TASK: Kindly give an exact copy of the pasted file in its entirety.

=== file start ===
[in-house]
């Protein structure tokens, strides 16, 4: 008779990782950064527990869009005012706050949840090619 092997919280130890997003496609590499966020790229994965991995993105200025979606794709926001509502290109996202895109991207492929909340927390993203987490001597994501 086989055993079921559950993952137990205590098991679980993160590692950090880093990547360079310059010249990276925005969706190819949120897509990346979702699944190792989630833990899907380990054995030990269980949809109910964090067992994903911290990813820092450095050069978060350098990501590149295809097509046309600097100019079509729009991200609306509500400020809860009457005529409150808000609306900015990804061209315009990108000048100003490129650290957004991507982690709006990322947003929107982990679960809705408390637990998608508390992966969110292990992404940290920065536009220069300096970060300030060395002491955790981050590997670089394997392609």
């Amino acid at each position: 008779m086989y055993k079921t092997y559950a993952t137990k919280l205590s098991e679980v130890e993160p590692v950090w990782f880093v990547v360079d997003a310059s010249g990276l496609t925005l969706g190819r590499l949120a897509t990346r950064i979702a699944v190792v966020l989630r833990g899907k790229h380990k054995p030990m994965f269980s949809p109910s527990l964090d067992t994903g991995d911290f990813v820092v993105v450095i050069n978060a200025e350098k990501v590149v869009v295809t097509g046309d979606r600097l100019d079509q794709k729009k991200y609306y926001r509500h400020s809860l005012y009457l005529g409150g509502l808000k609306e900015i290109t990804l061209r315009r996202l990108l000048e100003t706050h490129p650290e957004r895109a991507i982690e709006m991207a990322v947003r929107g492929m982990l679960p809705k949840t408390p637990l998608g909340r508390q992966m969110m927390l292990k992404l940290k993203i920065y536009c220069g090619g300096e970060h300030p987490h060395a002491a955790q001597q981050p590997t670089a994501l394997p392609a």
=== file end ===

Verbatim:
[in-house]
């Protein structure tokens, strides 16, 4: 008779990782950064527990869009005012706050949840090619 092997919280130890997003496609590499966020790229994965991995993105200025979606794709926001509502290109996202895109991207492929909340927390993203987490001597994501 086989055993079921559950993952137990205590098991679980993160590692950090880093990547360079310059010249990276925005969706190819949120897509990346979702699944190792989630833990899907380990054995030990269980949809109910964090067992994903911290990813820092450095050069978060350098990501590149295809097509046309600097100019079509729009991200609306509500400020809860009457005529409150808000609306900015990804061209315009990108000048100003490129650290957004991507982690709006990322947003929107982990679960809705408390637990998608508390992966969110292990992404940290920065536009220069300096970060300030060395002491955790981050590997670089394997392609």
């Amino acid at each position: 008779m086989y055993k079921t092997y559950a993952t137990k919280l205590s098991e679980v130890e993160p590692v950090w990782f880093v990547v360079d997003a310059s010249g990276l496609t925005l969706g190819r590499l949120a897509t990346r950064i979702a699944v190792v966020l989630r833990g899907k790229h380990k054995p030990m994965f269980s949809p109910s527990l964090d067992t994903g991995d911290f990813v820092v993105v450095i050069n978060a200025e350098k990501v590149v869009v295809t097509g046309d979606r600097l100019d079509q794709k729009k991200y609306y926001r509500h400020s809860l005012y009457l005529g409150g509502l808000k609306e900015i290109t990804l061209r315009r996202l990108l000048e100003t706050h490129p650290e957004r895109a991507i982690e709006m991207a990322v947003r929107g492929m982990l679960p809705k949840t408390p637990l998608g909340r508390q992966m969110m927390l292990k992404l940290k993203i920065y536009c220069g090619g300096e970060h300030p987490h060395a002491a955790q001597q981050p590997t670089a994501l394997p392609a």